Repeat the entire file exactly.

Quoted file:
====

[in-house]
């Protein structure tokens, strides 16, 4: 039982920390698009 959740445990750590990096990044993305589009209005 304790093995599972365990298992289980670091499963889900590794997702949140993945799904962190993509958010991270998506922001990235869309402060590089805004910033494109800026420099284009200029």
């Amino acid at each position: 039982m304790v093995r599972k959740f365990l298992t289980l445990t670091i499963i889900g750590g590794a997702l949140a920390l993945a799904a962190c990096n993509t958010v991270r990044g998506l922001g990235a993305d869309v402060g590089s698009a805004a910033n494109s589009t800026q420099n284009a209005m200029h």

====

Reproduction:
[in-house]
């Protein structure tokens, strides 16, 4: 039982920390698009 959740445990750590990096990044993305589009209005 304790093995599972365990298992289980670091499963889900590794997702949140993945799904962190993509958010991270998506922001990235869309402060590089805004910033494109800026420099284009200029």
């Amino acid at each position: 039982m304790v093995r599972k959740f365990l298992t289980l445990t670091i499963i889900g750590g590794a997702l949140a920390l993945a799904a962190c990096n993509t958010v991270r990044g998506l922001g990235a993305d869309v402060g590089s698009a805004a910033n494109s589009t800026q420099n284009a209005m200029h």